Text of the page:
August 25, 2005
Llibrary sues over controversial Patriot Act
By Chris Sanders
NEW YORK (Reuters) - A controversial Patriot Act clause
allowing the U.S. government to demand information about
library patrons' borrowing habits is being challenged in
federal court for the first time by a library.
Gonzales and FBI Director Robert Mueller in the U.S. District
Court for the District of Connecticut by an unnamed library and
the American Civil Liberties Union.
The suit -- filed on August 9 and made public by the ACLU
on Thursday -- calls the FBI's order to produce library records
"unconstitutional on its face" and said a gag order preventing
public discussion of the lawsuit is an unlawful restraint on
Critical details of the lawsuit were blacked out on the
ACLU's Web site in compliance with the gag order. The library
is thought to be based in Connecticut since the lawsuit was
filed there with the participation of the Connecticut branch of
The ACLU said in its lawsuit that legal changes made under
the Patriot Act "remove any requirement of individualized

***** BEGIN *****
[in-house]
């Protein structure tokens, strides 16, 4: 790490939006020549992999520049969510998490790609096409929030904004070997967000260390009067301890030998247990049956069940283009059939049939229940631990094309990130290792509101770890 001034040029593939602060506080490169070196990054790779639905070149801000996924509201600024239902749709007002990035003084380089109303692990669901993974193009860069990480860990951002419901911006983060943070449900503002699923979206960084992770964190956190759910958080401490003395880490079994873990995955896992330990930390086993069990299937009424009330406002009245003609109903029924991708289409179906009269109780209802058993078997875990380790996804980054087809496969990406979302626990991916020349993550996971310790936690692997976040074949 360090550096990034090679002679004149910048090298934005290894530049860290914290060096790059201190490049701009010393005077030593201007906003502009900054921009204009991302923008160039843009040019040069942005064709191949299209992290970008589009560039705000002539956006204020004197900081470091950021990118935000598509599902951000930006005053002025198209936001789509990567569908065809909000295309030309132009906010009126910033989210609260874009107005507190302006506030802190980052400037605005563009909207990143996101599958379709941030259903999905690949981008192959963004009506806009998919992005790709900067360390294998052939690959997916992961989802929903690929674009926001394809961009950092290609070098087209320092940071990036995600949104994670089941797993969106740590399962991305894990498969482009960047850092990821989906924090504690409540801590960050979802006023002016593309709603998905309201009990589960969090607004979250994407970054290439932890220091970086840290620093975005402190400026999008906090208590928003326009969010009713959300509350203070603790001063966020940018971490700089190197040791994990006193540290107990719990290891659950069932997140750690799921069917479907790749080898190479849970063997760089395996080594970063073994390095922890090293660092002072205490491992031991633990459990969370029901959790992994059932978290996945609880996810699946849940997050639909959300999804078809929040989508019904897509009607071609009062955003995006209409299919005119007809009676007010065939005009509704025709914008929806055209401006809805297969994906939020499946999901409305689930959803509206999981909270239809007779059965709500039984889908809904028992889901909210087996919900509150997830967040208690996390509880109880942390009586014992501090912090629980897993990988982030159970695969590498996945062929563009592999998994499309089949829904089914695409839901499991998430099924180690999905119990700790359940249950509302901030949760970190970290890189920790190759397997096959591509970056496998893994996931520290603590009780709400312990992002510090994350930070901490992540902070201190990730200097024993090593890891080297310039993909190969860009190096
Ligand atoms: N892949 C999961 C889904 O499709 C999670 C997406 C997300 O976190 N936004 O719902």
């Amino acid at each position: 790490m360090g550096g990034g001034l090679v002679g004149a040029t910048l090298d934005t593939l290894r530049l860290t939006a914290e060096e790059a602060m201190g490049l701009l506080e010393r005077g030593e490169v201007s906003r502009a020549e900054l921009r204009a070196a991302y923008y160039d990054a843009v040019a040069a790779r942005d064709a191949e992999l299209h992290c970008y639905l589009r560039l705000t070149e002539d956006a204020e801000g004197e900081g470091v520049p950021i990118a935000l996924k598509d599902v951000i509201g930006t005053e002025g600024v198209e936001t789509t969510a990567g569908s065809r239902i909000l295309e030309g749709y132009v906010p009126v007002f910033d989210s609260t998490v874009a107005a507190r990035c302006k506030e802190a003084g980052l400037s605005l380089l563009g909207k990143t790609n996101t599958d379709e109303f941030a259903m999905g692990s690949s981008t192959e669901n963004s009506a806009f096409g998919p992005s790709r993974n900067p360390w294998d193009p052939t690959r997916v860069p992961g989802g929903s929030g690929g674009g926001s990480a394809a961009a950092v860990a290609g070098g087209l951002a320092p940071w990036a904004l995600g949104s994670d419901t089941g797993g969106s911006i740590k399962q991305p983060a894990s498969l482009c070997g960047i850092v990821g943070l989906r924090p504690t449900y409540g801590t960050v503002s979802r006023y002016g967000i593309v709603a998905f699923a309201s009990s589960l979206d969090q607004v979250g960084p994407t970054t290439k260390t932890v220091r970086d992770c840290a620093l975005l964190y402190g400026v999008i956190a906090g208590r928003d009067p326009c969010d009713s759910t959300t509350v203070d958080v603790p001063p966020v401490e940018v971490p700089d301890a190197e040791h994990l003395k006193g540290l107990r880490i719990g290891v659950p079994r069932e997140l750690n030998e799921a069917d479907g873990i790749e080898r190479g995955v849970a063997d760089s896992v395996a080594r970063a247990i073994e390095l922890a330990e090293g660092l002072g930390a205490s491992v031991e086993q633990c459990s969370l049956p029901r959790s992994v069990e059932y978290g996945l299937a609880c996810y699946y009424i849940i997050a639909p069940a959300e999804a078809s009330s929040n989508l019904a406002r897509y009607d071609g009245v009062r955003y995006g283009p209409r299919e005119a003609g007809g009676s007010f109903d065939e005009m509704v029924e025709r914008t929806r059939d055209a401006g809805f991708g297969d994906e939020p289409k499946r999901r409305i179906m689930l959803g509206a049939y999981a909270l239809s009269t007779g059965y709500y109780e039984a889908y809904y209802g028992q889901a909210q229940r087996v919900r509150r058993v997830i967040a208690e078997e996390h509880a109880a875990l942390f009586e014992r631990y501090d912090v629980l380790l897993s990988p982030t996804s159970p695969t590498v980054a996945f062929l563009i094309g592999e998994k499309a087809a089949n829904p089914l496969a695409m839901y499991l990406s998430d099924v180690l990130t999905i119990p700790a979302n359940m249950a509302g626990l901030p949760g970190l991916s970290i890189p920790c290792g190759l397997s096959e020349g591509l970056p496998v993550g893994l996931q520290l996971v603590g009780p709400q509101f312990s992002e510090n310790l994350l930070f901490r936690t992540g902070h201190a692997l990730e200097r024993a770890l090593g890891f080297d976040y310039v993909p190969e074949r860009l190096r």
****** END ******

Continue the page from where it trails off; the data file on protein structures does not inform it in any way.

suspicion, (and) the FBI may now ... demand sensitive
information about innocent people."
Enacted after the September 11, 2001, attacks, the Patriot
Act lets U.S. authorities seek approval from a special court to
search personal records of terror suspects from bookstores,
businesses, hospitals and libraries, in a provision known as
the library clause.
The FBI letter requesting the information, called a
National Security Letter, is effectively a gag order because it
tells the recipient that the request must be kept secret.
As a result, "the Patriot Act is itself gagging public
debate about the Patriot Act," said Ann Beeson, the ACLU's lead
lawyer in the case.
The civil liberties group has asked the District Court to
lift the gag order so its client can participate in the public
debate and upcoming congressional hearings on the Patriot Act.
A hearing about lifting the gag order is scheduled for
Wednesday in Bridgeport, Connecticut.
An FBI spokesman referred calls to the Department of
Justice. A Justice spokesman said the department had no comment
and declined to say if it had required libraries to turn over
records under the Patriot Act.
The U.S. House of Representatives, ignoring protests from
civil liberties groups, voted this summer to reauthorize 16
provisions of the act that expire at the end of the year,
including the library clause. The Senate is expected to take up
the matter after lawmakers return from an August recess.
A copy of the ACLU lawsuit said the library involved
"strictly guards the confidentiality and privacy of its library
and Internet records, and believes it should not be forced to
disclose such records without a showing of compelling need and
approval by a judge."
The FBI, in a copy of the letter demanding the library
records and attached to the lawsuit, said "the information
sought is relevant to an authorized investigation to protect
against international terrorism or clandestine intelligence